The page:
There is a general consensus that individuals who engage in some form of youth service or activism are profoundly impacted by their experience and go on to live more fruitful lives.
Is that always the case? Doug McAdam, a sociology professor at Stanford University, will explore that question in the next Contemporary Issues Series lecture at the University of Wisconsin-Whitewater.
The event, titled "The Civic Impact of Youth Voluntarism: The Curious Contrast between Freedom Summer and Teach for America," is Monday, March 11, at 7 p.m. in the Young Auditorium.
Susan Johnson, chair of the Political Science Department, hopes students will take advantage of the unique learning opportunity the lecture series presents.
"This is a way for students to meet professionals working on issues relating to what they are learning in the classroom," Johnson said. "It also helps students see how their education can be applied to issues in today's society."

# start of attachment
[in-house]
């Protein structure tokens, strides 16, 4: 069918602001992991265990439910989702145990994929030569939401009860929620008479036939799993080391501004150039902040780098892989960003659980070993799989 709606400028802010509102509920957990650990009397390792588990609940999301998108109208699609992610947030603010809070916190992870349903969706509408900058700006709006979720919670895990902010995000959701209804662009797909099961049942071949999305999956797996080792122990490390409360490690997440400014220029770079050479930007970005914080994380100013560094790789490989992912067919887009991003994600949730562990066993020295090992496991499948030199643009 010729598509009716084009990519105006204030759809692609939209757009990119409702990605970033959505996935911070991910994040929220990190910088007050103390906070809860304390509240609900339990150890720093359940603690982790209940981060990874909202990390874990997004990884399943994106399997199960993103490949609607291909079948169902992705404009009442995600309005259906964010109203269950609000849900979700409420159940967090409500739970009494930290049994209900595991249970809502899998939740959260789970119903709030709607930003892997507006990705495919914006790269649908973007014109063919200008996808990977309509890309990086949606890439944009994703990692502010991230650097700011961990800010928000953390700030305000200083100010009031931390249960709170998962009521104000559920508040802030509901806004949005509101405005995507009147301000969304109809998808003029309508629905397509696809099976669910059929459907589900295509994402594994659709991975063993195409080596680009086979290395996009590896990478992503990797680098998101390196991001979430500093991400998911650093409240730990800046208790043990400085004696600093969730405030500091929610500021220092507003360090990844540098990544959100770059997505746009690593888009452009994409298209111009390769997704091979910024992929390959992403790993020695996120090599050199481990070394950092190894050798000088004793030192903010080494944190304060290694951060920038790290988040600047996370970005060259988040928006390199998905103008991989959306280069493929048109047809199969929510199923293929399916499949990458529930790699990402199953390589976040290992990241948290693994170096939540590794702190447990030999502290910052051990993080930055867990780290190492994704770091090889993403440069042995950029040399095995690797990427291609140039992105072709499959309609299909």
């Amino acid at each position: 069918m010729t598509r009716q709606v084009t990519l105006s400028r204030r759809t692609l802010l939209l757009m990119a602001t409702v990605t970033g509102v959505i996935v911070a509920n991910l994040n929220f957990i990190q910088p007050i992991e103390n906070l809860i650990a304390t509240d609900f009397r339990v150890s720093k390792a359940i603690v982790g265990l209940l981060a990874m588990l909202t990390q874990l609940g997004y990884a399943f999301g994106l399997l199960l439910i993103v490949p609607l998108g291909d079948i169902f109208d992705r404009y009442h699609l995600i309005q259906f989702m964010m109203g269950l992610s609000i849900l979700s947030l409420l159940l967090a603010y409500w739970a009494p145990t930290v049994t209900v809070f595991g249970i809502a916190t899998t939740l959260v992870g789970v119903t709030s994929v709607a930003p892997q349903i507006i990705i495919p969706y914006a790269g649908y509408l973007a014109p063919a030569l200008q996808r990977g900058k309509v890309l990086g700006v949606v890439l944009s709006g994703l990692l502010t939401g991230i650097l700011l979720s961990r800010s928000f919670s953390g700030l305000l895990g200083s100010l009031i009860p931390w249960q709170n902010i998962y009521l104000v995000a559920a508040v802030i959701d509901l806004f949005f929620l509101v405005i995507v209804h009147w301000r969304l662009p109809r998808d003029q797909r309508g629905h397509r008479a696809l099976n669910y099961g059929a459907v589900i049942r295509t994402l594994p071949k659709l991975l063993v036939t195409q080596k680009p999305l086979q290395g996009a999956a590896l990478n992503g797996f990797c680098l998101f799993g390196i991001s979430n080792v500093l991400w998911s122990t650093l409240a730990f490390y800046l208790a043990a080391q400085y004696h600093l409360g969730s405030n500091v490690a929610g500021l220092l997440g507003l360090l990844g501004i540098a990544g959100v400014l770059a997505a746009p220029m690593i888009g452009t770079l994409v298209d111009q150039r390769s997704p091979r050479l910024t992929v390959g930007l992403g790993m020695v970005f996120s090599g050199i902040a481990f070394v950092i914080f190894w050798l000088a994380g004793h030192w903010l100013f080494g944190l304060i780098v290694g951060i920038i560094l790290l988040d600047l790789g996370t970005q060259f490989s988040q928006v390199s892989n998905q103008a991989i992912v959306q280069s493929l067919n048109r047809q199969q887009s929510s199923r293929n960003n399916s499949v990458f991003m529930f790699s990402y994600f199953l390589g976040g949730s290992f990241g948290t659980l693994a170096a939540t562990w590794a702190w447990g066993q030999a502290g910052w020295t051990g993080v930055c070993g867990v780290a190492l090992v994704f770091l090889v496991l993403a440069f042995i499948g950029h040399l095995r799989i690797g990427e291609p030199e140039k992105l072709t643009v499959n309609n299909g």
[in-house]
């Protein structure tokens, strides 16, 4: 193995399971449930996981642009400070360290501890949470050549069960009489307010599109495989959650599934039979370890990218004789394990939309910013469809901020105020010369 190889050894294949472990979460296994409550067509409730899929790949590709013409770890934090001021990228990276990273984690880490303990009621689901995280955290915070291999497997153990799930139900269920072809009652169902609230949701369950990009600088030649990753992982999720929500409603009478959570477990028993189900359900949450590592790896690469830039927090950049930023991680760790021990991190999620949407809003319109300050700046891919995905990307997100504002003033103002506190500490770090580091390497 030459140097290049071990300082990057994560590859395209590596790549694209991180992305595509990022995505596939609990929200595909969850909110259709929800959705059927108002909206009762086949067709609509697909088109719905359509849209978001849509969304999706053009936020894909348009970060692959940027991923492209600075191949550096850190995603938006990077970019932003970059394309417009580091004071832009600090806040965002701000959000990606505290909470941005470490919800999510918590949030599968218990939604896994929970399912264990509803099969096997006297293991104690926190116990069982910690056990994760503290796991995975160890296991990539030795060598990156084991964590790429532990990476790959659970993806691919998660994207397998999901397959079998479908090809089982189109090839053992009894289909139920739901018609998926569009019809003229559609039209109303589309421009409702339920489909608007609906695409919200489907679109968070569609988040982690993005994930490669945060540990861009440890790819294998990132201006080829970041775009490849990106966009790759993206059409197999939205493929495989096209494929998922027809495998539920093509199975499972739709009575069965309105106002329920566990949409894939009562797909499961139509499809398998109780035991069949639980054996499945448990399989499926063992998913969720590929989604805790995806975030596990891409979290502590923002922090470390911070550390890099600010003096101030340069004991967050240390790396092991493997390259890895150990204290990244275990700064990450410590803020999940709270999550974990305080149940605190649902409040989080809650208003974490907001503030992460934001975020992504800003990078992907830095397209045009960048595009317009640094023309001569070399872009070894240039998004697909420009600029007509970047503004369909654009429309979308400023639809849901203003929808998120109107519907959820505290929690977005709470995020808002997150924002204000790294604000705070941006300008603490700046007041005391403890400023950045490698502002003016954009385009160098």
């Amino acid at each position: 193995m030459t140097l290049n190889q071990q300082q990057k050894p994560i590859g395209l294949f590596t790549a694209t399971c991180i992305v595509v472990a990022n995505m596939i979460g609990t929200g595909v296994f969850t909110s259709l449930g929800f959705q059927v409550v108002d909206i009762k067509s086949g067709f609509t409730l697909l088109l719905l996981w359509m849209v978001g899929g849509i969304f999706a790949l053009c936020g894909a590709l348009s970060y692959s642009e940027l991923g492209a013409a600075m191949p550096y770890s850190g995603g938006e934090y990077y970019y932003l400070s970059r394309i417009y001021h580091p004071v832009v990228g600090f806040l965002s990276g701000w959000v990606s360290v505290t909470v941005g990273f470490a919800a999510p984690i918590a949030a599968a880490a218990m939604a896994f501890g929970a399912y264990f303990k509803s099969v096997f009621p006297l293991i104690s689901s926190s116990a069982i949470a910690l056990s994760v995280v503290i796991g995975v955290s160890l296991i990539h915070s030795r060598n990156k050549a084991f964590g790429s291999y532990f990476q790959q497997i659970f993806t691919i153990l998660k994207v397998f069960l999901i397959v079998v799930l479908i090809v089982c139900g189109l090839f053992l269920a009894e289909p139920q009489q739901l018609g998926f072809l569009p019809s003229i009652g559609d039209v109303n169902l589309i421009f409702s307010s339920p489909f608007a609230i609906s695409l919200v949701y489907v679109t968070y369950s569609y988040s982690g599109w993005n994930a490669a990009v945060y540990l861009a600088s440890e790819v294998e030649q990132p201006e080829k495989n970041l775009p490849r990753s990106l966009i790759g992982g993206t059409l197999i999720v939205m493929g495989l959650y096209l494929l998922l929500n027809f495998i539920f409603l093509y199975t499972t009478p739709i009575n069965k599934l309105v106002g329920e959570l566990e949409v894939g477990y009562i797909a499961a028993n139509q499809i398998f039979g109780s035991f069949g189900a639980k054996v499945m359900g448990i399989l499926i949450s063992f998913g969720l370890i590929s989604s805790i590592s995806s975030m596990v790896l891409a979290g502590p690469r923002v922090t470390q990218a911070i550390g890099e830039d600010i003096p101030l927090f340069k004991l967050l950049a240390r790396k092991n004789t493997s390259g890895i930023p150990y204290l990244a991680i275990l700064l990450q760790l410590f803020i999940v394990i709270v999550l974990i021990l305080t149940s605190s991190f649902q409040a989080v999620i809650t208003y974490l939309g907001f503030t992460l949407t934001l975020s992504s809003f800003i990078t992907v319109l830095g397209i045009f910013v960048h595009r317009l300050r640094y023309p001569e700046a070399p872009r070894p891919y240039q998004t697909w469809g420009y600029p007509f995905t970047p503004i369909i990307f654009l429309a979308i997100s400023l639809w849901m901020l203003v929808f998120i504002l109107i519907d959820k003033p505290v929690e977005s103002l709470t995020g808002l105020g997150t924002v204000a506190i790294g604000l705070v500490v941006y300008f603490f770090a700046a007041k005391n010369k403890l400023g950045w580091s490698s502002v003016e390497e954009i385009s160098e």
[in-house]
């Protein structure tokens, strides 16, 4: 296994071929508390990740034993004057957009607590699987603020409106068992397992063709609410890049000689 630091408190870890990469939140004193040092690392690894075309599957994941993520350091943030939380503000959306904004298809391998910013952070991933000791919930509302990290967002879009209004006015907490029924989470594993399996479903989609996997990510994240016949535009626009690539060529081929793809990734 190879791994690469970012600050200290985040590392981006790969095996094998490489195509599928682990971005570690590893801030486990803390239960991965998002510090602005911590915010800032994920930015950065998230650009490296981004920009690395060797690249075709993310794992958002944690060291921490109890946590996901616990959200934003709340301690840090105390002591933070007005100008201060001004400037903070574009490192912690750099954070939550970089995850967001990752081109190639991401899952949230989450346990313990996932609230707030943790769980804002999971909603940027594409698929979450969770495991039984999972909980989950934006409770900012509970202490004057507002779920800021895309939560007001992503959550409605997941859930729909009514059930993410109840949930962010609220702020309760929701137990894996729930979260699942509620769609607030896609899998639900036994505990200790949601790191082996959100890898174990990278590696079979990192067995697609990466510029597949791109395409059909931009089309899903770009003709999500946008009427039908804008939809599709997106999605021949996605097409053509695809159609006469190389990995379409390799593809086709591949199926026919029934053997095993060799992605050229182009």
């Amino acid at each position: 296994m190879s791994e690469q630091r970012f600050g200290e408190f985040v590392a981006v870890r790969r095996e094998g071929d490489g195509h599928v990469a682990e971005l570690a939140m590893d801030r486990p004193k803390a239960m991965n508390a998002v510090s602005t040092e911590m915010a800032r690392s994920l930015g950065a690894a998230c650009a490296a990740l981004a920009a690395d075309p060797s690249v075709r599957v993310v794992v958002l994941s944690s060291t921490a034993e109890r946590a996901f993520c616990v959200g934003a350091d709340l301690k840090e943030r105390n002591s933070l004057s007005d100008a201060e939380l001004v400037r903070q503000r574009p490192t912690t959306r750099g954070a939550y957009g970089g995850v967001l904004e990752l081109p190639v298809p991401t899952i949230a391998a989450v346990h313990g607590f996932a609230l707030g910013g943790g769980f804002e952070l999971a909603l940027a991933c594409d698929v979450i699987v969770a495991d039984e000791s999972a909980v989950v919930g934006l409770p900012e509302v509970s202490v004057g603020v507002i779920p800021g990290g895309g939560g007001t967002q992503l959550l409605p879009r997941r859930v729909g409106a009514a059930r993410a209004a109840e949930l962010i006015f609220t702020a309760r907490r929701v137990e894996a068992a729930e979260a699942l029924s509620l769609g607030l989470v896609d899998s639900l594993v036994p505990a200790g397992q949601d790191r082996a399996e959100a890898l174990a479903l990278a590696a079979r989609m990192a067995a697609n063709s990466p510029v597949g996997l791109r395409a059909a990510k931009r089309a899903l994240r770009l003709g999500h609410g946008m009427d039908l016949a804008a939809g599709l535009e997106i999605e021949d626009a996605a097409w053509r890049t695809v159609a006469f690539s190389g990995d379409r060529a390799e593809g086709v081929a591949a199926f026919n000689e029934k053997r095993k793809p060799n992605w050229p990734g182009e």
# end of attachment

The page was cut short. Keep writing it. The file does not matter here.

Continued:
McAdam is an elected member of the American Academy of Arts and Sciences. An author and co-author of 15 books and 75 articles in political sociology, he is a pre-eminent scholar in the field of social movements and politics" who played a key role in developing the political process model in social movement analysis.
McAdam's works on race in the United States, most notably, "Freedom Summer," won the distinguished C. Wright Mills book award in 1990. McAdam is the recipient of the 2012 Gunnar Myrdal Prize.
The lecture is free and open to the public.